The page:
Thursday, October 8, 2009

Alone but not lonely

There are many people I know who just shudder at the thought of being alone. For them, it is similar to being abandoned, unloved, lonely and even rejected by the world at large. It is not exactly pretty to explain that ‘alone is not lonely’.

I love my solitude as much as the company of few good friends in my life.
Some people freak out when I tell them that I frequently eat at a restaurant alone and often set out on a vacation alone, without needing or w
anting anyone’s company. But I do not consider myself unlovable or rejected by the world when I am enjoying being alone.

And if you are like me, you would agree that even if we are alone and single, we can enjoy our solitary pursuits without feeling lonely, sad and waiting desperately to fling ourselves at Cupid’s feet in tearful gratitude at the first given chance. All this doesn’t mean that I never feel lonely. I do.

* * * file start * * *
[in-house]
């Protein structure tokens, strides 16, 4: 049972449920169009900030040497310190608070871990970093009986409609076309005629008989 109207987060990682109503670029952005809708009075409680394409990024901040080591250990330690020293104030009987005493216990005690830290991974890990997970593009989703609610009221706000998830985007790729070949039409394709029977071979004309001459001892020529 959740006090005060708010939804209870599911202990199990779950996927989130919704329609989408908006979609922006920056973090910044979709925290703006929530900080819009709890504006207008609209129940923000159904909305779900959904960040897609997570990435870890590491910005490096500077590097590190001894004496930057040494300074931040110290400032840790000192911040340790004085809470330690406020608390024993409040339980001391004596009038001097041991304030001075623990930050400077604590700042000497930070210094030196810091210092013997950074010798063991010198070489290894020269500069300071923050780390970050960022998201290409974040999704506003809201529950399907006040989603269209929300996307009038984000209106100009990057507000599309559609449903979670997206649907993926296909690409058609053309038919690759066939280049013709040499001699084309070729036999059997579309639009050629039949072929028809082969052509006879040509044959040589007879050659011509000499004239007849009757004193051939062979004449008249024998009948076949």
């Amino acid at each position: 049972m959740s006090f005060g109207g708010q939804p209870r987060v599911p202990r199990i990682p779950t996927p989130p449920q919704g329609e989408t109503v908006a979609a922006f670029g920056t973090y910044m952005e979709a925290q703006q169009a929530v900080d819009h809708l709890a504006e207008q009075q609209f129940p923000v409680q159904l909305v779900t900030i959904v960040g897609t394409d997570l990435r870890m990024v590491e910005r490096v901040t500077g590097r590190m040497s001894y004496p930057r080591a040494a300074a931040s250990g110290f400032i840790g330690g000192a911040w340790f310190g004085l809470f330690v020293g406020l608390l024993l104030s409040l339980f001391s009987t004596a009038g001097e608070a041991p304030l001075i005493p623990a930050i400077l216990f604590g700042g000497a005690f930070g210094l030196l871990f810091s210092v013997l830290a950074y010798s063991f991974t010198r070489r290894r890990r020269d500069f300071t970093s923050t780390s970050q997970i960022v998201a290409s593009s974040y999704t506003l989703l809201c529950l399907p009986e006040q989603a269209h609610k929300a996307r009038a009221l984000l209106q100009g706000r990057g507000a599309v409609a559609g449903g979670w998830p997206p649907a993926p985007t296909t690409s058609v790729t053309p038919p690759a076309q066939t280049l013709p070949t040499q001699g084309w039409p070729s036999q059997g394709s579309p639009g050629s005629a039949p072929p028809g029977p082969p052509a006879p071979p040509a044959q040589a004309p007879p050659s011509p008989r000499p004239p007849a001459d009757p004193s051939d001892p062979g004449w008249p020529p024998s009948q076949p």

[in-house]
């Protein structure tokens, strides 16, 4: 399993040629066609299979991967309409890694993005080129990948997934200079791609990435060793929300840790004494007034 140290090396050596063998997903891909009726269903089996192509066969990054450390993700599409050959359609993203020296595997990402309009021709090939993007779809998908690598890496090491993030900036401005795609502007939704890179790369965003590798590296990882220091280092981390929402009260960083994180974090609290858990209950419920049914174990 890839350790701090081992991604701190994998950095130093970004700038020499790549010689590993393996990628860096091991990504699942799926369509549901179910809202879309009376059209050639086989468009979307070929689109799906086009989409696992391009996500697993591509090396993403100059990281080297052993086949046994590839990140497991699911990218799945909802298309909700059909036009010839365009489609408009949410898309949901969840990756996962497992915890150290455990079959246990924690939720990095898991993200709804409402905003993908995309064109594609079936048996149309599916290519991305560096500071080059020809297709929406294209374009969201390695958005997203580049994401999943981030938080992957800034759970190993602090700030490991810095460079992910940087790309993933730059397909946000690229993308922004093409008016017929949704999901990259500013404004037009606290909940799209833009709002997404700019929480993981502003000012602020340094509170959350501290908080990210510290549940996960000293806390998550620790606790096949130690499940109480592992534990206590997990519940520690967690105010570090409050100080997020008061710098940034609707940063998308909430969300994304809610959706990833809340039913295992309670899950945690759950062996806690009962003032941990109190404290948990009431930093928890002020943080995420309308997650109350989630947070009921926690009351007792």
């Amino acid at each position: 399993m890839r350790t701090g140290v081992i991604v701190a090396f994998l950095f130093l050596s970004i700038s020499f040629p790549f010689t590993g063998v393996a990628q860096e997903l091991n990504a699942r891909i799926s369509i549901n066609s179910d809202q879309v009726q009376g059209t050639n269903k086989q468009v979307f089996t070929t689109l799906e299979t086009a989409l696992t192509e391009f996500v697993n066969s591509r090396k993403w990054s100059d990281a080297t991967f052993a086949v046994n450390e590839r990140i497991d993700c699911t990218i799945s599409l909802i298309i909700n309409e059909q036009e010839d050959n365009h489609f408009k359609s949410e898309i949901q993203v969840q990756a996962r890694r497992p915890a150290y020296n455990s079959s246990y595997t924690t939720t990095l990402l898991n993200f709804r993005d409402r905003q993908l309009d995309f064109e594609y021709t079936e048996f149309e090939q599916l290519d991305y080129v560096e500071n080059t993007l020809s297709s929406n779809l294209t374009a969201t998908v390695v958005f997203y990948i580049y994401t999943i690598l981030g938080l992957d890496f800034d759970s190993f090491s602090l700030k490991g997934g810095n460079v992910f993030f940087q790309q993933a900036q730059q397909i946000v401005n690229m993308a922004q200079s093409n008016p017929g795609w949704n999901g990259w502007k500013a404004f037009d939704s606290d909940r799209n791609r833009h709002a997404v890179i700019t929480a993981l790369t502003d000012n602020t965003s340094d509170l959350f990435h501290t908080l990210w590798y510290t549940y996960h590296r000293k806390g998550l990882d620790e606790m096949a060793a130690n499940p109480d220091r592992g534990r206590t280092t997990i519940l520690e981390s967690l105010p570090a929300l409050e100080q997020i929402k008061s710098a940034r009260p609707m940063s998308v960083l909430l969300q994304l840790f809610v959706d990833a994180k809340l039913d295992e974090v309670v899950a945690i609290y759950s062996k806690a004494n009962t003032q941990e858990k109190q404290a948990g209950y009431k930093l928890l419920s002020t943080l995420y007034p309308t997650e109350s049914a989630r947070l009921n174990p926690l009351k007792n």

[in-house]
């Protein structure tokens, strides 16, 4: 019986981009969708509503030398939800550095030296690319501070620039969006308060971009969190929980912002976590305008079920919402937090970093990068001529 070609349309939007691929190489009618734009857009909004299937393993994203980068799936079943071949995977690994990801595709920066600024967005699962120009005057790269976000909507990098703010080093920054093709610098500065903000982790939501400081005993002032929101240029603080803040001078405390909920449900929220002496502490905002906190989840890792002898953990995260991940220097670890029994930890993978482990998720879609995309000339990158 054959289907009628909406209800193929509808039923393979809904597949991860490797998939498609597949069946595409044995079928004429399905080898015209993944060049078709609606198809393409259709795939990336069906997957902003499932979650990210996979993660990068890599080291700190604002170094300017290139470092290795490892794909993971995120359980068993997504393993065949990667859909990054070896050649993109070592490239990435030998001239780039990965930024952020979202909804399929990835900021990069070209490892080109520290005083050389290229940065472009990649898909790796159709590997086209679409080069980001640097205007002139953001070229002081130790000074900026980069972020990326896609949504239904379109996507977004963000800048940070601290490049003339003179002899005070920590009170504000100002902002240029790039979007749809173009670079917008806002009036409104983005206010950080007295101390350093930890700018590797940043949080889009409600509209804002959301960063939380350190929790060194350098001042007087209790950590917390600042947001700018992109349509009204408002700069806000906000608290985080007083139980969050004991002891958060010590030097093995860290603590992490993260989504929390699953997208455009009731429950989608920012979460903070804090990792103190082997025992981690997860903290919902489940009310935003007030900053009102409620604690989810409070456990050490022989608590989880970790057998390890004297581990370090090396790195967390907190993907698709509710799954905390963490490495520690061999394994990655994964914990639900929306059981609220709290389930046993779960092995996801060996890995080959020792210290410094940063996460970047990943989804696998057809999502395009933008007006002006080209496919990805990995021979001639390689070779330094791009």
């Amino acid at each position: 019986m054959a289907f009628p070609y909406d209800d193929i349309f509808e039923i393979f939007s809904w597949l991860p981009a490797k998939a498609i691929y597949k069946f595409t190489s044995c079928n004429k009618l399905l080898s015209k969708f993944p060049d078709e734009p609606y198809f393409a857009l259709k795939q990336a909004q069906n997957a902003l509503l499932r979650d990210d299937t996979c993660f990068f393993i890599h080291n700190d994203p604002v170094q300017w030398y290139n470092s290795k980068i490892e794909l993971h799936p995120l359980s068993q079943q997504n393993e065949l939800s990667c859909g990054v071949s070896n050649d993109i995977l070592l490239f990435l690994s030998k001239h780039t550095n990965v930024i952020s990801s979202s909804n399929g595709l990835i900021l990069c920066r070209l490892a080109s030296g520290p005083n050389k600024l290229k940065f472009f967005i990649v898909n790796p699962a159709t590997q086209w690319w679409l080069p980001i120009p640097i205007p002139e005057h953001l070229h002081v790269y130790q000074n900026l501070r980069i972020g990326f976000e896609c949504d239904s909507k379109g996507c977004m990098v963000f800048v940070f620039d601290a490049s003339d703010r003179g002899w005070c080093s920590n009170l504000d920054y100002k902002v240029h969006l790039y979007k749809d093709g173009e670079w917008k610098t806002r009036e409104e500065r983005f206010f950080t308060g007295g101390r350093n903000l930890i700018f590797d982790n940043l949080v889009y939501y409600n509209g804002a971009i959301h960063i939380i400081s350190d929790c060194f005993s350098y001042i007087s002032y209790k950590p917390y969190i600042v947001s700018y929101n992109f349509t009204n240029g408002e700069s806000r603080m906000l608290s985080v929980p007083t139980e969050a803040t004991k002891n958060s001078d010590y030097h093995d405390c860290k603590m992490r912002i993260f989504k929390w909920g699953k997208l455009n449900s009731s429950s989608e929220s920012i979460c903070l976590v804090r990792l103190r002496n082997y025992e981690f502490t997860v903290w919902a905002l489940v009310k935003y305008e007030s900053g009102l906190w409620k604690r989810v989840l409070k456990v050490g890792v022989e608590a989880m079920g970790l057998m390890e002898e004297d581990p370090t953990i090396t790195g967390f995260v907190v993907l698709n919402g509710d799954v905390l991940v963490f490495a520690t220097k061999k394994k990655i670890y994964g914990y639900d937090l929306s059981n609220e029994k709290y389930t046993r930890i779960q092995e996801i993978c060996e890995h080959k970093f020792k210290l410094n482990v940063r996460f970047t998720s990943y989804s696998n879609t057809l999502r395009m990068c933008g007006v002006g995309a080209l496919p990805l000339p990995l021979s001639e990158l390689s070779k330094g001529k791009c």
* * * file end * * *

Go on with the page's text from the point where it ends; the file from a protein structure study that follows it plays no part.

I have also discovered that there are as many ‘ups’ in going solo as there are the ‘downs,' and I have, more or less, become skilled at balancing them out. However, without intellectualizing, theorizing and analyzing singlehood too much because it is only when we are alone that we are able to regain our scattered energies, withdraw them from objects of anxieties and become centered enough to get in touch with our inner selves.

The more I look at external supports to pull us out of the misery of loneliness, the deeper I get into it. When I am surrounded by solitude, all my external support is abandoned, and I am alone and facing myself. I learned to trust my instincts, discover the profound silences of my heart. Being alone does not necessarily mean that we are lonely and without a companion, in fact, it means we have the ability to do it on our own.